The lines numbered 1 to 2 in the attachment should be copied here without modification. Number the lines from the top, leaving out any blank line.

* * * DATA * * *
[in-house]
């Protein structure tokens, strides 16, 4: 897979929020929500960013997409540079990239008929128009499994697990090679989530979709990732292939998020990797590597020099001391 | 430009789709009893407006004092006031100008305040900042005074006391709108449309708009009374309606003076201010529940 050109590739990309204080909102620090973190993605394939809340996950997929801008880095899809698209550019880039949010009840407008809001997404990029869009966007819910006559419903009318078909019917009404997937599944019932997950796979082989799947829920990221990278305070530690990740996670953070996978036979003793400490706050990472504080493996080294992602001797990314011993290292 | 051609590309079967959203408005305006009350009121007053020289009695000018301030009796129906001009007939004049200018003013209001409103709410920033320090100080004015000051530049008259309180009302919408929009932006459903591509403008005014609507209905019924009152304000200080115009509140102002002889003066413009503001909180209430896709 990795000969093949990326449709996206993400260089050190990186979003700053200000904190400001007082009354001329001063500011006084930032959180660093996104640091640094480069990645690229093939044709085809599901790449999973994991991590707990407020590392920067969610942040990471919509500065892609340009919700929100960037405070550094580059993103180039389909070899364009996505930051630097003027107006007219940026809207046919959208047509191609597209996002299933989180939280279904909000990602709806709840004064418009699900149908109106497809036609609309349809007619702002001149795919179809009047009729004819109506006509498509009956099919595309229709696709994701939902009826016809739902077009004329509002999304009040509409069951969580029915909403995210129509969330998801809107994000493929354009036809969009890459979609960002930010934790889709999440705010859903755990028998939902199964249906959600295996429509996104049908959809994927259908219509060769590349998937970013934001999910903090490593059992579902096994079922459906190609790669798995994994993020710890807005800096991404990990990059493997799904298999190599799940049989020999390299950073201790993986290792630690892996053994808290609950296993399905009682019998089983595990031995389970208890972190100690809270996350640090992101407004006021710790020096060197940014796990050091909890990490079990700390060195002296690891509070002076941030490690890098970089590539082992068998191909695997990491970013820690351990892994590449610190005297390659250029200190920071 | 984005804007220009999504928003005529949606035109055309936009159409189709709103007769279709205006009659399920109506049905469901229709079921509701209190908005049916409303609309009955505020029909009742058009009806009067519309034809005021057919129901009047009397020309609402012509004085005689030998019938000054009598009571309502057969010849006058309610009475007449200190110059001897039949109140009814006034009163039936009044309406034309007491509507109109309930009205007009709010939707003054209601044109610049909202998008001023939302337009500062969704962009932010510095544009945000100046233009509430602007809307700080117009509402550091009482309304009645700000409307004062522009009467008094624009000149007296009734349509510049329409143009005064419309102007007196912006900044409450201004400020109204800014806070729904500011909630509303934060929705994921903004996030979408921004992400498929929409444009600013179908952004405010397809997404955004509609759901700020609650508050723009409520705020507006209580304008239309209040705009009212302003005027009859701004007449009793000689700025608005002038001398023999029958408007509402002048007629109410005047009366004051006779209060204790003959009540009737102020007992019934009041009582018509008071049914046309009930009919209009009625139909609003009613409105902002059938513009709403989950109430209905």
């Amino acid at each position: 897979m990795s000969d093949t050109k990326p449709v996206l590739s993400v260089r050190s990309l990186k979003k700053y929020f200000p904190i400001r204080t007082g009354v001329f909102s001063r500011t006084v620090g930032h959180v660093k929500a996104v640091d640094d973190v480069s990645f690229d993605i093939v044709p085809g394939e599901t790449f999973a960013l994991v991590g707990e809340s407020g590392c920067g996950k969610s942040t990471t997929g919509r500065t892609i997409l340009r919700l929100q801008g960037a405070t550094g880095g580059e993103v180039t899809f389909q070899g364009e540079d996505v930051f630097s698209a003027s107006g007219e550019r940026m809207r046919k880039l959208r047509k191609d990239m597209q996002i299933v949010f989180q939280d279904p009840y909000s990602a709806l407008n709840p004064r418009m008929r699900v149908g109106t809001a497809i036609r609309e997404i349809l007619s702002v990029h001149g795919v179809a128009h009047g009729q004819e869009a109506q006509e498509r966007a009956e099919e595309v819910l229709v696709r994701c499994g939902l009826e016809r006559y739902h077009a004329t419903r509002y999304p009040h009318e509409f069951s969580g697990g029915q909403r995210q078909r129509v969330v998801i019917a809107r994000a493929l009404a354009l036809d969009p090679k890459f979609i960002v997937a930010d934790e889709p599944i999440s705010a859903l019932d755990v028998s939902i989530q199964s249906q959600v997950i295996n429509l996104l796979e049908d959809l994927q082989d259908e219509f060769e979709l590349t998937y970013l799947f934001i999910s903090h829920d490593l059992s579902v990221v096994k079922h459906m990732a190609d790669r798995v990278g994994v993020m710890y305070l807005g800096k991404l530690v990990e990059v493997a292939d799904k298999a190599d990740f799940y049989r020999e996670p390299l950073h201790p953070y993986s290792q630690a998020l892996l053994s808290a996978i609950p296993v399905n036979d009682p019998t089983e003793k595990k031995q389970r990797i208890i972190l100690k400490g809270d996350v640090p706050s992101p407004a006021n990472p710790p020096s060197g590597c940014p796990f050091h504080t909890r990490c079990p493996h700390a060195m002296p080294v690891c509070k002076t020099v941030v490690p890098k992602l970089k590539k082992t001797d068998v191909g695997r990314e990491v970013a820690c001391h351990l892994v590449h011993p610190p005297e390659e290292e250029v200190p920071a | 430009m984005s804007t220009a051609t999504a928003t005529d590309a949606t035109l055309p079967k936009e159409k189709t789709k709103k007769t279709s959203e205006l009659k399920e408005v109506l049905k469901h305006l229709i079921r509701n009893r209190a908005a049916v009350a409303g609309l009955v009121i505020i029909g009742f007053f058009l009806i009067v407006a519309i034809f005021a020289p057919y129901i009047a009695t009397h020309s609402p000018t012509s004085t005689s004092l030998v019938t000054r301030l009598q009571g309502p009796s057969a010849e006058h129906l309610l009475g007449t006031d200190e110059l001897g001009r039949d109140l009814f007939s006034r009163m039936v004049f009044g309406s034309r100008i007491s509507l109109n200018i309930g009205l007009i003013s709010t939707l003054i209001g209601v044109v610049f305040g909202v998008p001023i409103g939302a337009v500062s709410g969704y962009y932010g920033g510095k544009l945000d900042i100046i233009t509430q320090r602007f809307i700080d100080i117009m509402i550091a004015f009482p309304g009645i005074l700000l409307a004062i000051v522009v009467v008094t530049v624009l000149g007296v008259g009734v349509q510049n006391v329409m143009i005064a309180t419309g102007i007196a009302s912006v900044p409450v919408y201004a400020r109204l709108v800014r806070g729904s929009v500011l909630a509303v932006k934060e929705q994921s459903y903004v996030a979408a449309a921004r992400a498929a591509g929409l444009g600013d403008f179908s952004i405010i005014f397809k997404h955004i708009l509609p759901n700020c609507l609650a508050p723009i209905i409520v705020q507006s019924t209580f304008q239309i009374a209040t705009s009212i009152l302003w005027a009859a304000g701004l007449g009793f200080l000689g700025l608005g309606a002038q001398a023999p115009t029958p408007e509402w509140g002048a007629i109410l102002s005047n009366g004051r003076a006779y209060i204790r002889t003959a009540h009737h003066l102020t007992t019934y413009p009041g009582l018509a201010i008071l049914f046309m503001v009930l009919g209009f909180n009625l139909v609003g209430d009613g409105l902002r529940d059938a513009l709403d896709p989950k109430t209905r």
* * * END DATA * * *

[in-house]
């Protein structure tokens, strides 16, 4: 897979929020929500960013997409540079990239008929128009499994697990090679989530979709990732292939998020990797590597020099001391 | 430009789709009893407006004092006031100008305040900042005074006391709108449309708009009374309606003076201010529940 050109590739990309204080909102620090973190993605394939809340996950997929801008880095899809698209550019880039949010009840407008809001997404990029869009966007819910006559419903009318078909019917009404997937599944019932997950796979082989799947829920990221990278305070530690990740996670953070996978036979003793400490706050990472504080493996080294992602001797990314011993290292 | 051609590309079967959203408005305006009350009121007053020289009695000018301030009796129906001009007939004049200018003013209001409103709410920033320090100080004015000051530049008259309180009302919408929009932006459903591509403008005014609507209905019924009152304000200080115009509140102002002889003066413009503001909180209430896709 990795000969093949990326449709996206993400260089050190990186979003700053200000904190400001007082009354001329001063500011006084930032959180660093996104640091640094480069990645690229093939044709085809599901790449999973994991991590707990407020590392920067969610942040990471919509500065892609340009919700929100960037405070550094580059993103180039389909070899364009996505930051630097003027107006007219940026809207046919959208047509191609597209996002299933989180939280279904909000990602709806709840004064418009699900149908109106497809036609609309349809007619702002001149795919179809009047009729004819109506006509498509009956099919595309229709696709994701939902009826016809739902077009004329509002999304009040509409069951969580029915909403995210129509969330998801809107994000493929354009036809969009890459979609960002930010934790889709999440705010859903755990028998939902199964249906959600295996429509996104049908959809994927259908219509060769590349998937970013934001999910903090490593059992579902096994079922459906190609790669798995994994993020710890807005800096991404990990990059493997799904298999190599799940049989020999390299950073201790993986290792630690892996053994808290609950296993399905009682019998089983595990031995389970208890972190100690809270996350640090992101407004006021710790020096060197940014796990050091909890990490079990700390060195002296690891509070002076941030490690890098970089590539082992068998191909695997990491970013820690351990892994590449610190005297390659250029200190920071 | 984005804007220009999504928003005529949606035109055309936009159409189709709103007769279709205006009659399920109506049905469901229709079921509701209190908005049916409303609309009955505020029909009742058009009806009067519309034809005021057919129901009047009397020309609402012509004085005689030998019938000054009598009571309502057969010849006058309610009475007449200190110059001897039949109140009814006034009163039936009044309406034309007491509507109109309930009205007009709010939707003054209601044109610049909202998008001023939302337009500062969704962009932010510095544009945000100046233009509430602007809307700080117009509402550091009482309304009645700000409307004062522009009467008094624009000149007296009734349509510049329409143009005064419309102007007196912006900044409450201004400020109204800014806070729904500011909630509303934060929705994921903004996030979408921004992400498929929409444009600013179908952004405010397809997404955004509609759901700020609650508050723009409520705020507006209580304008239309209040705009009212302003005027009859701004007449009793000689700025608005002038001398023999029958408007509402002048007629109410005047009366004051006779209060204790003959009540009737102020007992019934009041009582018509008071049914046309009930009919209009009625139909609003009613409105902002059938513009709403989950109430209905």